Senate hears effects of HB 64

Annie Furia and Annie Furia

Faculty Senate’s first meeting of the academic year included electing a vice chair, outlining the effects of House Bill 64 and the possibility of bringing new file storage and sharing to University computers.

The senate elected a new vice-chair, as the election at the spring meeting was deemed invalid because the vice-chair cannot be elected in the last year of his or her senate term. Rachelle Hippler was elected as the new vice-chair.

Provost Rodney Rogers addressed the senate and fielded questions from members about the upcoming school year.

Rogers explained some of the effects of House Bill 64, the state operating budget which froze tuition for the next two years. In lieu of the controversial “5 percent challenge,” which would require universities to reduce their tuition cost by 5 percent, universities are simply required to create opportunities for students to reduce costs and make students aware of these opportunities. The report for the University, due Oct. 15, has already been completed, Rogers said.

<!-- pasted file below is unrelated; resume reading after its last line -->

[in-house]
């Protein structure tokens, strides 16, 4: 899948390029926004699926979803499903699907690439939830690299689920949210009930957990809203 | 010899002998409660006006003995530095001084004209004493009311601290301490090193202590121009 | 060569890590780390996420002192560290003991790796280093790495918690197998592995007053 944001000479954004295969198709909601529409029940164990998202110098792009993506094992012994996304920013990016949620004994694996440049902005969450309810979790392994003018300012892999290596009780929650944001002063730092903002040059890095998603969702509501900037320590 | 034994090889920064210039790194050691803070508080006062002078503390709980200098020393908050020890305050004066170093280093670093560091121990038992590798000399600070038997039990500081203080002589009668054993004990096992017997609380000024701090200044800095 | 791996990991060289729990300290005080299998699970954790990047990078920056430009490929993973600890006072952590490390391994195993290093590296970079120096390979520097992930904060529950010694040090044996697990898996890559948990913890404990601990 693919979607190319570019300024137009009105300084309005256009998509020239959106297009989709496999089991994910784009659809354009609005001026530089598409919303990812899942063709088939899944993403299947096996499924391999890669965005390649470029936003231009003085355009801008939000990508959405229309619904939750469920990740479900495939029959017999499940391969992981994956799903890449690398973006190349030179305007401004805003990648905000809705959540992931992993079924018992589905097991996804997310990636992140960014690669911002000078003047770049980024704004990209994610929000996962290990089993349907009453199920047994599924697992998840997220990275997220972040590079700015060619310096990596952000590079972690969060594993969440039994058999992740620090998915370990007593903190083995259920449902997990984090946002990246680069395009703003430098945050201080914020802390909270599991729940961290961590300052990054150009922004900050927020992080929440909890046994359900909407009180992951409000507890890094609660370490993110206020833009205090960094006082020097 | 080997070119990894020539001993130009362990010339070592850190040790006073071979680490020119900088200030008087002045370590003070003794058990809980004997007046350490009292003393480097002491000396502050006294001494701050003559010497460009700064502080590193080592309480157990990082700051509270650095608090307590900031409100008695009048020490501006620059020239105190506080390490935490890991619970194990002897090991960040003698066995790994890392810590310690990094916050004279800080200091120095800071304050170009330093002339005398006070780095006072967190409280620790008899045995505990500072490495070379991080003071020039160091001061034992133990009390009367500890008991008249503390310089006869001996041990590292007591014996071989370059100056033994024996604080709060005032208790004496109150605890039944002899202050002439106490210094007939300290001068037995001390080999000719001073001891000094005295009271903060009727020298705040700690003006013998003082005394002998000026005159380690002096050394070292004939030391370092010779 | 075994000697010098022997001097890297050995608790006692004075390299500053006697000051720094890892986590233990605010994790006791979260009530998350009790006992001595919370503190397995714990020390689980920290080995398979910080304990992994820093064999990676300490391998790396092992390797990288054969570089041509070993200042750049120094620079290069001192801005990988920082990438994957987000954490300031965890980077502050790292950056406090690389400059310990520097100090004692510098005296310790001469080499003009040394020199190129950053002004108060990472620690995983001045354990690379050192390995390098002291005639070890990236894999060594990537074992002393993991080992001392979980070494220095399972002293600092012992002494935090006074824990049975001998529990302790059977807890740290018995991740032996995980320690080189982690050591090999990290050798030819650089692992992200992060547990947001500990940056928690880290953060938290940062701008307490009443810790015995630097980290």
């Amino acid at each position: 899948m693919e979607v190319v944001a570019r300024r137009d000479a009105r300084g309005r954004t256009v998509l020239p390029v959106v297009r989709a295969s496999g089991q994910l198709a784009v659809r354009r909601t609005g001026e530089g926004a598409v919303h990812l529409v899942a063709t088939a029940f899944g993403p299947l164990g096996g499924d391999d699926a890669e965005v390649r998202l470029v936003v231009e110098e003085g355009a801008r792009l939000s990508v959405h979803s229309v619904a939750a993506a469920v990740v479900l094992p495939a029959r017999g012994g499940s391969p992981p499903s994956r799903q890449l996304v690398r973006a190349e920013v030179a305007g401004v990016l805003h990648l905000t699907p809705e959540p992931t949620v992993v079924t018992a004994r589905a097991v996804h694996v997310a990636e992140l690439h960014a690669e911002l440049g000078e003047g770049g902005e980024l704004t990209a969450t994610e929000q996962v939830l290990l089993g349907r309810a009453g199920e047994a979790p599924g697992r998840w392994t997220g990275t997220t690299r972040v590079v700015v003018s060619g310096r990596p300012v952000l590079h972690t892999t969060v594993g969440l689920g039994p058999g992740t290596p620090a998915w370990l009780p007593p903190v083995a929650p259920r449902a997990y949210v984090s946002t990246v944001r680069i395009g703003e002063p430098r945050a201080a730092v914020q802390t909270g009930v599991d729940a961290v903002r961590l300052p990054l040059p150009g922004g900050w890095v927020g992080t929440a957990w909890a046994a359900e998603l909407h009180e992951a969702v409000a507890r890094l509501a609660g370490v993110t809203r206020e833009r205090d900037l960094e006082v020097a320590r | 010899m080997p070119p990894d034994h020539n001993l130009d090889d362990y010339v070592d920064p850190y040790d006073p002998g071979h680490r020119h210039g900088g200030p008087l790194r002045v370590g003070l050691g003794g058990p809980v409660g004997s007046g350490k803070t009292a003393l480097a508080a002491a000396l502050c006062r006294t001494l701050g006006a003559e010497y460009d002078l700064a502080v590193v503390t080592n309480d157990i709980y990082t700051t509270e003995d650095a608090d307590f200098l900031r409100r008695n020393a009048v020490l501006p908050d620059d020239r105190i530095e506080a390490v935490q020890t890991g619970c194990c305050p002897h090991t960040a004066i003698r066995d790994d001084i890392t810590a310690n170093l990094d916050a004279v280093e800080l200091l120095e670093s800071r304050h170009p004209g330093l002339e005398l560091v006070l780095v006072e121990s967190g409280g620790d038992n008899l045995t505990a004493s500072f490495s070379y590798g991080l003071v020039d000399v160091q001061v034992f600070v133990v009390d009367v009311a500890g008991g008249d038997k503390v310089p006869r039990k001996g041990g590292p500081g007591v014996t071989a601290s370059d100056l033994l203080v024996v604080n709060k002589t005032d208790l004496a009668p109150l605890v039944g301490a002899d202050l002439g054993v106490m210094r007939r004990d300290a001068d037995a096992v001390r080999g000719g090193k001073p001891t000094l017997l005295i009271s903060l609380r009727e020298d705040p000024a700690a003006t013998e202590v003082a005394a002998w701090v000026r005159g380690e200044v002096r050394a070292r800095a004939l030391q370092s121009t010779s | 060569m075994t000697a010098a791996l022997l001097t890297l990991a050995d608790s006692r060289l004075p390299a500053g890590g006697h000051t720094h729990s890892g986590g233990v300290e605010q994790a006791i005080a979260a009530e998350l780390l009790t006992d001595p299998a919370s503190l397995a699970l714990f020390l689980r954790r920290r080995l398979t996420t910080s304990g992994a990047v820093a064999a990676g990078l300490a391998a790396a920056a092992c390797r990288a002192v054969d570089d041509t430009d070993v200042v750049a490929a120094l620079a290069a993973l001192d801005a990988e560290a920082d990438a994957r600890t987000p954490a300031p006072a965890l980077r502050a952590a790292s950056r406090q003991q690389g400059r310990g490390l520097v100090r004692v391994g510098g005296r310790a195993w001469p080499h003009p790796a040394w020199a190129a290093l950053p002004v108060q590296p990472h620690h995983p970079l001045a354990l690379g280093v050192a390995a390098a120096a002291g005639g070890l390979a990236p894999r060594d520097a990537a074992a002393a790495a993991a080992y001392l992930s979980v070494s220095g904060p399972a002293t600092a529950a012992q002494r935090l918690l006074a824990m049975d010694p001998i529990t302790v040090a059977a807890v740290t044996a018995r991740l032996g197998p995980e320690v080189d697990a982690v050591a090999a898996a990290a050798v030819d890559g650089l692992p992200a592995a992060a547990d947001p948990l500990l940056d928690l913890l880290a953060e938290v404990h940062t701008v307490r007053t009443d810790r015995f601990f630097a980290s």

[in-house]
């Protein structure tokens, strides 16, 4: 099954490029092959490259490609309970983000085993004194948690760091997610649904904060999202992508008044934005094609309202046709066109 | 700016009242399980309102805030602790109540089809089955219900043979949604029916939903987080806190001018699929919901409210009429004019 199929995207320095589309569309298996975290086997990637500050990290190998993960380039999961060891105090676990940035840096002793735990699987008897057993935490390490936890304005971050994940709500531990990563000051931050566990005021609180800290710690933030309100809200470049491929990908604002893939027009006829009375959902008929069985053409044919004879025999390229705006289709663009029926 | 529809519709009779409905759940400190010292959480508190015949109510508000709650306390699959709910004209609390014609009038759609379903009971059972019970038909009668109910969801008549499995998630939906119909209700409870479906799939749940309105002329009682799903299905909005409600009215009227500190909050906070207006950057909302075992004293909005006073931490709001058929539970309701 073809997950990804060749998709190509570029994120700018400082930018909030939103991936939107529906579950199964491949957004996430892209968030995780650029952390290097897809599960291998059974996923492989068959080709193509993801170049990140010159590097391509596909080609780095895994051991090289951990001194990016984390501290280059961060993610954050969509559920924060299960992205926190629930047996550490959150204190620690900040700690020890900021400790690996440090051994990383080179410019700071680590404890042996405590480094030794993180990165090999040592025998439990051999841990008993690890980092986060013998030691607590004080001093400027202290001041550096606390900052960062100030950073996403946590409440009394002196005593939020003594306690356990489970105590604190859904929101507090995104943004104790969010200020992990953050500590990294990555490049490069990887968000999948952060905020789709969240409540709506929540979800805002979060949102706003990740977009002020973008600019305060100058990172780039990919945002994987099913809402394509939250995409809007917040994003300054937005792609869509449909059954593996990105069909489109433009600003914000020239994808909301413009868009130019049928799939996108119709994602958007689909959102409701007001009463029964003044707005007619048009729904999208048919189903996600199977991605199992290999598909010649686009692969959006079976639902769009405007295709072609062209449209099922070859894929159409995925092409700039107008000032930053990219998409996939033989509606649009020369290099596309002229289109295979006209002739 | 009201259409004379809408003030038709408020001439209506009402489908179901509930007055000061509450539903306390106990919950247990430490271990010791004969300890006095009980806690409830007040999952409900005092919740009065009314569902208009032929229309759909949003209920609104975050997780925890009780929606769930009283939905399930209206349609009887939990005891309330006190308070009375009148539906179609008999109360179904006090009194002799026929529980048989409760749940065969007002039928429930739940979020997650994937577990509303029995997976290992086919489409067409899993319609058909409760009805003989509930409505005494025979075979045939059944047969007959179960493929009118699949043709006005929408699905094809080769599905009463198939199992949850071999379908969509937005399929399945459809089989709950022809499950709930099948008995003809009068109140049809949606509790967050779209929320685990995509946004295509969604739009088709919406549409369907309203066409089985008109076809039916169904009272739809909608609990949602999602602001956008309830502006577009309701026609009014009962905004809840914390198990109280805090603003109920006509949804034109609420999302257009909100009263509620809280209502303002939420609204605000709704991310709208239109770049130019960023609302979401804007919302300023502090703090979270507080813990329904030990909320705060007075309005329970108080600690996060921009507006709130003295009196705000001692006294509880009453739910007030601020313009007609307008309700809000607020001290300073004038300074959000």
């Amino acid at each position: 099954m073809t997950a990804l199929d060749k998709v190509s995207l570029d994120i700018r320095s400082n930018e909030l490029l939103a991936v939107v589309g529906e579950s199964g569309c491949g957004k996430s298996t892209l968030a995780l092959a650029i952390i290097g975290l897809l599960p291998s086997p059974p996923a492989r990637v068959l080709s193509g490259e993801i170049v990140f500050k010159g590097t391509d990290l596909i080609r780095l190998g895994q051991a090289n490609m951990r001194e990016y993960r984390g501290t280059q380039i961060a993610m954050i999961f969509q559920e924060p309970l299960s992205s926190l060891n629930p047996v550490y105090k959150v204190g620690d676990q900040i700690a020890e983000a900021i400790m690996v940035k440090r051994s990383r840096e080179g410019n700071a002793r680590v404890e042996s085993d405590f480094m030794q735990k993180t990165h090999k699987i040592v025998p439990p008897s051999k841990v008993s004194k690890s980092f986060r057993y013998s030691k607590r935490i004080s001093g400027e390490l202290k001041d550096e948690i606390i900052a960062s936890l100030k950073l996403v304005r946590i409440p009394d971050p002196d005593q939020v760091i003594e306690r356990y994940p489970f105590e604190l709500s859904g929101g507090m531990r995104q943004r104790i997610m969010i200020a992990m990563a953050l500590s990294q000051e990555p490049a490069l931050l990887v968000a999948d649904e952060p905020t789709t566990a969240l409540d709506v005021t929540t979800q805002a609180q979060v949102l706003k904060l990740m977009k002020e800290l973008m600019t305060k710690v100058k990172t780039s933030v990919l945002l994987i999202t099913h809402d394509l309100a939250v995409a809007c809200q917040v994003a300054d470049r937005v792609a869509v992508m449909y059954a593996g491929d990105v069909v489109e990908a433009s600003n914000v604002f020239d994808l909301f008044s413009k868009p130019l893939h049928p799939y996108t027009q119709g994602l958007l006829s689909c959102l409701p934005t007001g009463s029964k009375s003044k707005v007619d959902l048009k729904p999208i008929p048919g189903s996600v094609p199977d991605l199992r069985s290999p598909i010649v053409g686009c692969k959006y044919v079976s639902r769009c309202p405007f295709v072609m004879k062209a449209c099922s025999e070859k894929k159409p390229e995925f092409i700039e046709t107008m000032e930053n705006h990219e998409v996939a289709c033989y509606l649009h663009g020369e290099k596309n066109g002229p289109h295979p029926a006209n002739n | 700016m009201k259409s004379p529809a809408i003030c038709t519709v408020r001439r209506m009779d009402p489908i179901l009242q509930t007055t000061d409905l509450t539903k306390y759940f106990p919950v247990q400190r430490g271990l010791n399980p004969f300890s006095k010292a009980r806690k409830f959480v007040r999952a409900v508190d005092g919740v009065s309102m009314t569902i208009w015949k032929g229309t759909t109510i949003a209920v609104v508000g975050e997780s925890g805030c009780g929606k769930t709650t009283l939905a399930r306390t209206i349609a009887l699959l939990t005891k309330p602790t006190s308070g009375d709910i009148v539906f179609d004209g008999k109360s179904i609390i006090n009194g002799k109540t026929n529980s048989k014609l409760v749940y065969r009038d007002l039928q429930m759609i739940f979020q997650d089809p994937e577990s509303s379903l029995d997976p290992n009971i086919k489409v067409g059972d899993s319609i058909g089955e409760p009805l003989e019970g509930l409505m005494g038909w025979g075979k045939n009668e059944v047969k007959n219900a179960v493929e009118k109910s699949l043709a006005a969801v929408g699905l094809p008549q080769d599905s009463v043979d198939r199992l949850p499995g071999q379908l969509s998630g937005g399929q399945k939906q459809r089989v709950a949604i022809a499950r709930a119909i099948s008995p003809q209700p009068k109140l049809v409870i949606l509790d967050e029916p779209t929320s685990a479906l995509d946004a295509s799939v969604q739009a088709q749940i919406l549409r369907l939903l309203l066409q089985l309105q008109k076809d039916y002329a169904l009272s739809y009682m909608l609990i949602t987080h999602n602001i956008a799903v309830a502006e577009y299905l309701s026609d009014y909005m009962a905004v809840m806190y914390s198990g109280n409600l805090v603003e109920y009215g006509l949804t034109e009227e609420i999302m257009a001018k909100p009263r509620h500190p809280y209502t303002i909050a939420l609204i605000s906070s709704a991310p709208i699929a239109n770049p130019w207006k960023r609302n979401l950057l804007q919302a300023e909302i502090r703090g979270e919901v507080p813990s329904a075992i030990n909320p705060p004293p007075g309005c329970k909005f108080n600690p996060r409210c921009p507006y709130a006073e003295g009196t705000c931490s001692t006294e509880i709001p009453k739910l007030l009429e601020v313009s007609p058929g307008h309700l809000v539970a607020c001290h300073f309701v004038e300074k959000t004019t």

The report outlines “everything we’ve already been doing for our students, everything from finding ways in which we can lower the cost of the textbooks … to making sure they have a clear pathway to degree completion earlier rather than later in their academic programs,” Rogers said.

Senate member Julie Haught, senior lecturer in the English department, asked Rogers whether or not new full-time faculty would be hired due to the increase in enrollment.

Rogers said 69 new faculty members were hired for this fall, many to replace those who retired over the summer. He said more faculty searches would be conducted throughout the year.

“We’re trying to be as strategic as we can to ensure that we’re supporting those programs where we see growth,” Rogers said.

Student enrolled in the College Credit Plus program have begun classes this semester. Rogers said the University has 1,100 students enrolled at both the main campus and at Firelands. A report on the specifics of enrollment for the program will be available soon, Rogers said.

Chief Information Officer John Ellinger also presented to the senate some options for making the file storage and sharing service DropBox available on University computers. The two options are to either allow personal accounts to be used, or to purchase 600 “business” accounts from the company under an enterprise license for $30,000.

The concern with the use of personal accounts is the loss of data if it is corrupted or if the faculty member leaves the University, as the University would have no way to access any data stored on a personal account, Ellinger said. Faculty senate members expressed concern over the price of the business accounts and lack of privacy when sharing files between universities for research if the University has access to the data.

Ellinger said he hoped the senate could come to a consensus for one of the two options.